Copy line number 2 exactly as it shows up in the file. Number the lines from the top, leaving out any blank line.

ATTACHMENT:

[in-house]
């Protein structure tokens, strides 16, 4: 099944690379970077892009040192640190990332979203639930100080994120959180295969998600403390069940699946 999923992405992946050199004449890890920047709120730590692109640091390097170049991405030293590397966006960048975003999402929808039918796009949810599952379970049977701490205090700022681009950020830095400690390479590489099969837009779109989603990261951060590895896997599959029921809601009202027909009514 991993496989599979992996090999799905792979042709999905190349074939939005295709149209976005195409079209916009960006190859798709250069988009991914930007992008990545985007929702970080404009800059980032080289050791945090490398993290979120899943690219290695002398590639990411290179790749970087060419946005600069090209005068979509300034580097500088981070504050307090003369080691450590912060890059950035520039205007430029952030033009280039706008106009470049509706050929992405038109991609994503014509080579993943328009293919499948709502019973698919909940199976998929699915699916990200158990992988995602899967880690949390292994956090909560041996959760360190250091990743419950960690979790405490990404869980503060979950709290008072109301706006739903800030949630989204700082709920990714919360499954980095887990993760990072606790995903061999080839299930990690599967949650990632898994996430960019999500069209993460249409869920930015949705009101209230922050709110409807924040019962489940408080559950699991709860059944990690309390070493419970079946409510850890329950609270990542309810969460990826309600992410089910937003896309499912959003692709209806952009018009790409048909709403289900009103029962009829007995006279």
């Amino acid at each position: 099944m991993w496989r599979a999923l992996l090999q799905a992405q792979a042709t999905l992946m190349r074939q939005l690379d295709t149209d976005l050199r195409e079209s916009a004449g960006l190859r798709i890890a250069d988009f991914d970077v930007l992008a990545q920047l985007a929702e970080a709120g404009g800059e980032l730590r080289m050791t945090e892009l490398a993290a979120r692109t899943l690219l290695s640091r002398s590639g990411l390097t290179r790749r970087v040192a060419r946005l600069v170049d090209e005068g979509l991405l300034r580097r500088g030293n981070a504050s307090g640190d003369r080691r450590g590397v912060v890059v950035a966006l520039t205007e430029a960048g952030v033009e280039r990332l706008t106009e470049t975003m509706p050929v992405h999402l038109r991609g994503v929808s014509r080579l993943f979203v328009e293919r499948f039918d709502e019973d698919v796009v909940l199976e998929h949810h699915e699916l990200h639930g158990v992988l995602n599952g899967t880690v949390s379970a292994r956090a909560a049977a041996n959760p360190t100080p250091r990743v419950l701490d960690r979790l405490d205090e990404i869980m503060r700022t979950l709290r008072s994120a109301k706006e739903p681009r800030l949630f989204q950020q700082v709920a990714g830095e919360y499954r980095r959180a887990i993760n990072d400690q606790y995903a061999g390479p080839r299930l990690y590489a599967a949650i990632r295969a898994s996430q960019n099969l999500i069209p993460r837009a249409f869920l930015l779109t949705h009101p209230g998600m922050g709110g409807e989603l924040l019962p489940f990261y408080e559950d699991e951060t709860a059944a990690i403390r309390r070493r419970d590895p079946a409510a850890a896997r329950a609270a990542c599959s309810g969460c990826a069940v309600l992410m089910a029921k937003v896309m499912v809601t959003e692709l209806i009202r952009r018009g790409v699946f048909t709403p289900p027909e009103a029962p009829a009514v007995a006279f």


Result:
């Protein structure tokens, strides 16, 4: 099944690379970077892009040192640190990332979203639930100080994120959180295969998600403390069940699946 999923992405992946050199004449890890920047709120730590692109640091390097170049991405030293590397966006960048975003999402929808039918796009949810599952379970049977701490205090700022681009950020830095400690390479590489099969837009779109989603990261951060590895896997599959029921809601009202027909009514 991993496989599979992996090999799905792979042709999905190349074939939005295709149209976005195409079209916009960006190859798709250069988009991914930007992008990545985007929702970080404009800059980032080289050791945090490398993290979120899943690219290695002398590639990411290179790749970087060419946005600069090209005068979509300034580097500088981070504050307090003369080691450590912060890059950035520039205007430029952030033009280039706008106009470049509706050929992405038109991609994503014509080579993943328009293919499948709502019973698919909940199976998929699915699916990200158990992988995602899967880690949390292994956090909560041996959760360190250091990743419950960690979790405490990404869980503060979950709290008072109301706006739903800030949630989204700082709920990714919360499954980095887990993760990072606790995903061999080839299930990690599967949650990632898994996430960019999500069209993460249409869920930015949705009101209230922050709110409807924040019962489940408080559950699991709860059944990690309390070493419970079946409510850890329950609270990542309810969460990826309600992410089910937003896309499912959003692709209806952009018009790409048909709403289900009103029962009829007995006279």